Old School News Release, Really?

By Helene Boidin


As a packaged goods marketing manager, once I had a good sense of my new marketing promotion, campaign or product launch, I used to jump into my manager of communications’ office to ask her about her thoughts regarding a public relation plan. She would scrutinize the project to find some hooks. But in the end, I can swear you that in the latest years, it took a hell of a hook for her to consider old school news releases sent to traditional media.

So clearly yes, use of old school news release has changed over the years and I noticed myself a growing tendency for us to favor social media over old school news releases, especially to publish consumer-centric news.

Old School News Release could be expensive and inefficient

It’s not just about writing the old school news release itself, but when you add the costs of media kits often necessary to build the excitement and to send samples, it starts to represent a lot of money for a national campaign. Plus, on top of that, there is no guarantee at all that journalists will use your materials. Some journalists are also reluctant to talk about brands to preserve their independent opinion. So forget about simply talking about your great promotion, your new packaging design or your cool advertising in an old school news release… They are not newsworthy enough.

Old School News Release scores better with breaking news

Chances to really consider old school news releases increased when our story came up with something else, something significantly newsworthy, unusual and generally business related. For examples, following projects had more talk-value for old school news releases and journalists:

  • Major investment in production capacity for a new product launch
  • Job creation or job cuts
  • Business transaction
  • Financial results
  • Environmental impact evaluation
  • Eco-friendly packaging
  • New ingredients.

Social Media Releases are perfect for consumer-centric news

Then, for consumer-centric news, social media releases slowly took over the lion share. Suddenly, we didn’t had to pitch so hard to journalists for our marketing news to be seen and heard by end-consumers. We could share content right away, in real time and in all forms to a bunch of audiences: journalists, bloggers and end-consumers. Magical!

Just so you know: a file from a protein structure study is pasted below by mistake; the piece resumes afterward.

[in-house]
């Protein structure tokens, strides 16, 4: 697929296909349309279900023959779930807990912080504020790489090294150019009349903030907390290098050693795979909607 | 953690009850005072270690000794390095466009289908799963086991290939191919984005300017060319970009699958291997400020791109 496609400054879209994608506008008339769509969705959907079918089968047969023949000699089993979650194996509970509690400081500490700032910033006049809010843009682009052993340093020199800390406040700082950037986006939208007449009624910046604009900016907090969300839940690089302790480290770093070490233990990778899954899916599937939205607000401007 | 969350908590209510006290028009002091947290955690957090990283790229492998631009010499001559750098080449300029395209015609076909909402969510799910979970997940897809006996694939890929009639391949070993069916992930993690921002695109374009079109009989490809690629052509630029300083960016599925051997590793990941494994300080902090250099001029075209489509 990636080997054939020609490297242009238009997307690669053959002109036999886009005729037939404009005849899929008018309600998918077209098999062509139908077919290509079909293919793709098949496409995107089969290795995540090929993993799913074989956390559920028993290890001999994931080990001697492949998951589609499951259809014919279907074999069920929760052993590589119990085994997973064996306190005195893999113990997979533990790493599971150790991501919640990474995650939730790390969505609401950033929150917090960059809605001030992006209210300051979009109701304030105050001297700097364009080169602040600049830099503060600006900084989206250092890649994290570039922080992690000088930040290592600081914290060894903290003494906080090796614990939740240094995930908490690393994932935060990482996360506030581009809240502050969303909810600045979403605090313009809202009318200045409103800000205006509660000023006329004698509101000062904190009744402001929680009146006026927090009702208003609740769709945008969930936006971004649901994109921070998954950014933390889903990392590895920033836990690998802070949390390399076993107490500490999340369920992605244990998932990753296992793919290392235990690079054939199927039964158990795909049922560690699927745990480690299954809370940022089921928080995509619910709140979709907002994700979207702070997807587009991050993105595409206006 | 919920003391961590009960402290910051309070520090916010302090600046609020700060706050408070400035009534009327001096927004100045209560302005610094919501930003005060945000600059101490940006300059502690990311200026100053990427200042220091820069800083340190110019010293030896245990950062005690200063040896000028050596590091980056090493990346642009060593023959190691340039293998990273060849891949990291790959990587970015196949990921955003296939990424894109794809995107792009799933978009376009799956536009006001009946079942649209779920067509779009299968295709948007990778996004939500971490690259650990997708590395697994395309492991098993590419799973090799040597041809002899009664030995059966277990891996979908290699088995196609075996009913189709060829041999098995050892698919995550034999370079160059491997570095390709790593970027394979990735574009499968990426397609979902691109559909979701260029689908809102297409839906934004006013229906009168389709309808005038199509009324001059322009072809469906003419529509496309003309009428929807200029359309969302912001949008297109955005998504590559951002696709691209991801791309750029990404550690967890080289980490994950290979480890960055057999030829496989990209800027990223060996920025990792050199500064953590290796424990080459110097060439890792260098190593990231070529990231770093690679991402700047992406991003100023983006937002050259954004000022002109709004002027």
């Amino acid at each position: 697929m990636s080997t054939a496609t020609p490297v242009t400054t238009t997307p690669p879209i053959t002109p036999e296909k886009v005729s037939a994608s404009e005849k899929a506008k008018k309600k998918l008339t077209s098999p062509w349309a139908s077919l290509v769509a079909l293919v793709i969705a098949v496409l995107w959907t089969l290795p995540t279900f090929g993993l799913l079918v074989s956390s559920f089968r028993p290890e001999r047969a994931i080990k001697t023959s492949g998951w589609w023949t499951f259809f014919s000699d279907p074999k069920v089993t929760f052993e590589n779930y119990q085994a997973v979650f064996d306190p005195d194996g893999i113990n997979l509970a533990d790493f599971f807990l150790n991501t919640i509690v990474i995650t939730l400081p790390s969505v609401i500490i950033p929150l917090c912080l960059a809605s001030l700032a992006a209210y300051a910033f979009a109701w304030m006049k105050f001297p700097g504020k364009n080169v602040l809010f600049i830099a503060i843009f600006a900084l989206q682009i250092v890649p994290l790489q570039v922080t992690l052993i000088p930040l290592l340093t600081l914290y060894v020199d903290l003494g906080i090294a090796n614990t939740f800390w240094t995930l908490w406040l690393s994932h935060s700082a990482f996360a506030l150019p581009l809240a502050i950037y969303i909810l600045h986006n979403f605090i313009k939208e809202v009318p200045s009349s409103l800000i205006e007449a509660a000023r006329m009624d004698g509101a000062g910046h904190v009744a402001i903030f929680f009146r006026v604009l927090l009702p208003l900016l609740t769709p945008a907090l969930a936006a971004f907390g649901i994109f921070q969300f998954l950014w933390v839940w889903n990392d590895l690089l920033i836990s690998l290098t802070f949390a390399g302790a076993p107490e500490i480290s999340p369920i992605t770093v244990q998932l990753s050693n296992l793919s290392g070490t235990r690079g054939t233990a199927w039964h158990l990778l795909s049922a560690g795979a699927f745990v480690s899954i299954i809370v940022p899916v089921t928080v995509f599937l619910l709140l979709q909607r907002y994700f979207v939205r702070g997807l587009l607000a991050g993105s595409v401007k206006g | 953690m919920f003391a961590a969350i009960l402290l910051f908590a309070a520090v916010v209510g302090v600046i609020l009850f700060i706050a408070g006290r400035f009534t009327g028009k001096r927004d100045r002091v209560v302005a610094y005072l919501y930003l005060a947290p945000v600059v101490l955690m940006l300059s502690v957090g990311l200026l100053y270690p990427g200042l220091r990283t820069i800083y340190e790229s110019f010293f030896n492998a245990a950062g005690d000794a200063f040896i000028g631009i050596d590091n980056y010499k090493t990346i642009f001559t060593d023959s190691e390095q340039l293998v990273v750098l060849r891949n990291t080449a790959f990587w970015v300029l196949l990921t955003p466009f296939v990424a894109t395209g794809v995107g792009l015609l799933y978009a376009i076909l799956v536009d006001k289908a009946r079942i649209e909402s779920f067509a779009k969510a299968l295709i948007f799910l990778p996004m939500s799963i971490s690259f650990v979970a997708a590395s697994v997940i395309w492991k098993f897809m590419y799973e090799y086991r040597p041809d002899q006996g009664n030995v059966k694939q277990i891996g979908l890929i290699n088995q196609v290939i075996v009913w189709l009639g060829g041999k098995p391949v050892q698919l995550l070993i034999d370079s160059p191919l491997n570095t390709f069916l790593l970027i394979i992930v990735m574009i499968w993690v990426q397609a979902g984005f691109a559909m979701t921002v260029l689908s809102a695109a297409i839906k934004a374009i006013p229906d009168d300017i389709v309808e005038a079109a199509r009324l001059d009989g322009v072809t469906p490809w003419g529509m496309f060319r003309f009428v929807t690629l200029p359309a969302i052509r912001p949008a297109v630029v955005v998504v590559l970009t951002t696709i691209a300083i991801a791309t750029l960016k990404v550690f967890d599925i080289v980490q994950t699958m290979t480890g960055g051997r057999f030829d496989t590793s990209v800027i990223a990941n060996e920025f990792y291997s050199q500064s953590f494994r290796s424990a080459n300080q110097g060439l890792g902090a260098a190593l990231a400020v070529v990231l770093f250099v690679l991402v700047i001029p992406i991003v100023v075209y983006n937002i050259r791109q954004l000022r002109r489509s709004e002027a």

The example of David’s Tea

I noticed this same trend while digging into David’s Tea website. David’s Tea uses both type of media releases. The old school releases are found in the investor section of their website and are skewed towards business and financial audiences. Voice of those releases is serious and corporate. Subjects for those releases are related to business and financial results. Those releases are directed to journalists, economists and financial analysts.

David’s Tea also uses new school releases on their blog targeted to end-customers. Subjects for those releases are brand related: new products, events, recipes. Style and tone of the brand voice used in the blog is really unique and differentiated:

  • Sentences are short
  • Pictures are numerous and as much prominent as the text itself
  • Language is simple like day to day language
  • They don’t use quotes so much
  • They put strong emphasis on the quality of pictures to bring emotions to life.

There is clearly for David’s Tea a differentiated approach to release news based on the targeted audience.

Trick or treat?

In the end, old school and new school news releases co-exist and can fill different needs for communication. So, it comes back to the crucial obligation to really think about who you are talking to and what you have to say to shape the right approach for your communications.

Check out related posts for more comparisons between the two approaches.

Have you experienced alternative uses of old school and new school releases in your field of expertise? Share your experiences in the comments below!







4 thoughts on “Old School News Release, Really?

  1. Your article is very well organized. Loved the bullet points and sub-headers. Also, great idea to end your article with a question. To answer your question, the law firm for who I work has started to hyperlink specific content to traditional press releases. So, blog posts or web pages are now linking to press releases if we judge our users will benefit from this detailed information. We do the same thing on social media, linking our posts to press releases.


  2. Very clear, well-written article, Helene. I like the analysis of David’s Tea – I’m a huge DT fan and love they style of their newsletters as well as the products. As a fan, I really feel connected to the brand and a sense of ownership when I read or see what they’re doing. The humour in their newsletters is also appreciated. Great analysis.


  3. Laetitia Cany

    Great article, Thank you for sharing your experience! You text is well balanced, well writen and illustrated with interesting examples.


  4. Brigitte Martin

    Hi Helene,
    I like the way you introduced the notion of needing different versions of a media release depending on the content to share. Your blog was well-researched and I liked the flow of information. The examples that you shared at the end of you blog are relevant and I enjoyed looking through them. I also found this to be true when I looked at some examples of how media agencies are communicating to their various audiences.


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